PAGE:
Mildred Cohn, Biochemist, Is Dead at 96
By DOUGLAS MARTIN
Published: November 11, 2009
Mildred Cohn, a biochemist who overcame religious and sex discrimination to advance the study of metabolic processes, research that contributed to the development of medical technologies like M.R.I.’s, died on Oct. 12 in Philadelphia. She was 96.
The University of Pennsylvania announced her death.
Dr. Cohn, whose honors included the National Medal of Science, helped develop sophisticated techniques and instruments to measure how enzymes and other proteins behave in the body.
She used magnetic forces, for example, to examine the atomic nucleus in order to study the shapes of molecules and identify compounds. Variations on the approach led to the development of magnetic resonance imaging, which is used to create images of internal tissues.
Indeed, her work in developing powerful research instruments was one of her major contributions, the Chemical Heritage Foundation said in a biography of her. “When the right instruments weren’t available, she built her own,” the foundation said.
Moreover, by shedding light on how chemicals produced by the body are processed, her research helped lead to better diagnoses of illnesses, said Nick Zagorski, a senior writer for the American Society for Biochemistry and Molecular Biology.
Dr. Cohn achieved success only after repeatedly encountering prejudice, from the college professor who told her that being a chemist would not be “ladylike,” to chemical company recruiters who explicitly refused to interview women or Jews, to university departments that would not allow a woman on the track to be a tenured professor. She had to wait 21 years after receiving her Ph.D. to receive her first tenure-track appointment.
Dr. Cohn eventually became the first woman appointed to the editorial board of The Journal of Biological Chemistry and the first woman to become president of the American Society for Biochemistry and Molecular Biology.
A biography prepared by Washington University in St. Louis, one of the institutions where Dr. Cohn taught and researched, said she had worked in laboratories or written papers with six Nobel laureates. She wrote 160 published papers in all.
Mildred Cohn was born on July 12, 1913, in New York City to Jewish immigrants from Russia. Her father was a tailor who invented a machine for cutting cloth more accurately.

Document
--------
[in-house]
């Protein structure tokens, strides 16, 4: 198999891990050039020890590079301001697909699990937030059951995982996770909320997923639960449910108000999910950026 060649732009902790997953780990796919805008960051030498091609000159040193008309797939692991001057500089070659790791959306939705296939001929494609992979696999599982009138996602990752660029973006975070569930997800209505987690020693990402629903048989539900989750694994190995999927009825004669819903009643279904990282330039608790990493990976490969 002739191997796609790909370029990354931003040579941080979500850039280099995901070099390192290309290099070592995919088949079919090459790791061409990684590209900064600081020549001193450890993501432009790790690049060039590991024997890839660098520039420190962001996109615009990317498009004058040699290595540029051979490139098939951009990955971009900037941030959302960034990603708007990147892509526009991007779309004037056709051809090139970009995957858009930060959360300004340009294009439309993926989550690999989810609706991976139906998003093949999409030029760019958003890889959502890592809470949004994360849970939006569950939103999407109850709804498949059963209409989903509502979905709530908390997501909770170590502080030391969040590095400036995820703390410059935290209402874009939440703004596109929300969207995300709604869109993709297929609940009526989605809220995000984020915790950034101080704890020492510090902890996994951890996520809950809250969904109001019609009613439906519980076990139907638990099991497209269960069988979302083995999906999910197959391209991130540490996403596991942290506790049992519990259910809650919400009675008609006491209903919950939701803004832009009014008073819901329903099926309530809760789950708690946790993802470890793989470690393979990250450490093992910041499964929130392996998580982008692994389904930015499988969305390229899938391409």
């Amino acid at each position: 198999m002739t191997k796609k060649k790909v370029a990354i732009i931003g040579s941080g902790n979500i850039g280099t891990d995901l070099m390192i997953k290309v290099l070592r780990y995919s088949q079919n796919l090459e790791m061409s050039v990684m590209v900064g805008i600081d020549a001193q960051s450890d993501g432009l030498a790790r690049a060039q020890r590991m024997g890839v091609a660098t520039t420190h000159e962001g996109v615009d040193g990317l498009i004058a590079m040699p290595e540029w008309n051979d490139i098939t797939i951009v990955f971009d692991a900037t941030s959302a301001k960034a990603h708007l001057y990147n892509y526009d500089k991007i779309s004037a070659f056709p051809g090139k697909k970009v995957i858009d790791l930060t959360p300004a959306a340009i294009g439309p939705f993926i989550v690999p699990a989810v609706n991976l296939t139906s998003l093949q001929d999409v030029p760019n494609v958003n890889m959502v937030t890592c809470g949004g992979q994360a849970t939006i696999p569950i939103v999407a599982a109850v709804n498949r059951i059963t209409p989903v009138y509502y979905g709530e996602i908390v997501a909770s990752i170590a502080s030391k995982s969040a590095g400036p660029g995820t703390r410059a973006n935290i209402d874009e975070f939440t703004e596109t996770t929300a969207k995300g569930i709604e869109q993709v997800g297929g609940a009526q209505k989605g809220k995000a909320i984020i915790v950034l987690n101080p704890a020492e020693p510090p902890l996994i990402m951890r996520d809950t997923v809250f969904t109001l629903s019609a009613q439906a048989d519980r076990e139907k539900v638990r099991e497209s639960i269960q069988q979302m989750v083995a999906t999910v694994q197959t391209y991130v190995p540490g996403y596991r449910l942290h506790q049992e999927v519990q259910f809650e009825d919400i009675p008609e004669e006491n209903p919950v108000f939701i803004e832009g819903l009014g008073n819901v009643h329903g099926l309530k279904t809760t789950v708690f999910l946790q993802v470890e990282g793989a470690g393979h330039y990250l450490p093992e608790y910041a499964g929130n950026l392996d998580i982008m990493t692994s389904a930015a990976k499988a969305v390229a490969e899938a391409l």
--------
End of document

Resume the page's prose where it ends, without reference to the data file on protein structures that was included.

She graduated from high school at 14 and moved on to Hunter College, then an all-women’s school, where she majored in chemistry, minored in physics and graduated at 17. The teacher who advised her against being a research chemist urged her to become a chemistry teacher instead.
Afterward, she enrolled in Columbia University’s doctoral program, only to find that she would not be accepted as a teaching assistant because the position was reserved for men. She earned a master’s degree.
She then took a research job at a NASA forerunner, where she was the only woman who worked on a project with 70 men to develop fuel-injection airplane engines. Though she was able to publish two papers there, one as senior author, she left when told that she would not be promoted.
She then returned to Columbia, where she worked on the team of Harold C. Urey, a Nobel laureate, and earned her Ph.D. She studied ways of using the different weights of carbon and other atoms to trace the atoms’ movement in cells.
Dr. Urey helped her join the research team of Vincent du Vigneaud, a biochemistry professor at George Washington University Medical School. There she helped develop methods of tracing isotopes as they move through bodily processes. The tracing methods opened the way for much broader medical research at the molecular level.
In 1946, her husband, Dr. Henry Primakoff, a physicist, joined the faculty of Washington University in St. Louis. Dr. Cohn accepted a research position there with the husband-and-wife team of Carl and Gerty Cori, who won the Nobel Prize in Medicine in 1947.
Dr. Cohn went to Penn in 1960 and became a full professor the next year. In 1964, the American Heart Association chose her to be a career investigator, making her the first woman to hold the position. She did so for 14 years.
Dr. Cohn was also the Benjamin Rush professor of physiological chemistry at Penn and a senior scientist at the Fox Chase Cancer Center in Philadelphia. She retired in 1985, but continued working in her lab at Penn.
At Washington and at Penn, her research contributed to the understanding of the structure of ATP, a molecule that stores energy for cellular functions. The growing body of knowledge about ATP has had an impact on fields including neuroscience and biotechnology.
Dr. Primakoff, her husband, died in 1983. Dr. Cohn is survived by her daughters, Nina Rossomando and Laura Primakoff; her son, Paul; six grandchildren; and four great-grandchildren.
The Women’s Hall of Fame in Seneca Falls, N.Y., inducted Dr. Cohn the day after she died. She had learned beforehand that she would receive the honor.
“When I saw that Hillary Clinton and Oprah Winfrey were also members,” she said in an interview with ASBMB, the magazine of the biochemistry society, “I decided this could be a good place for me.”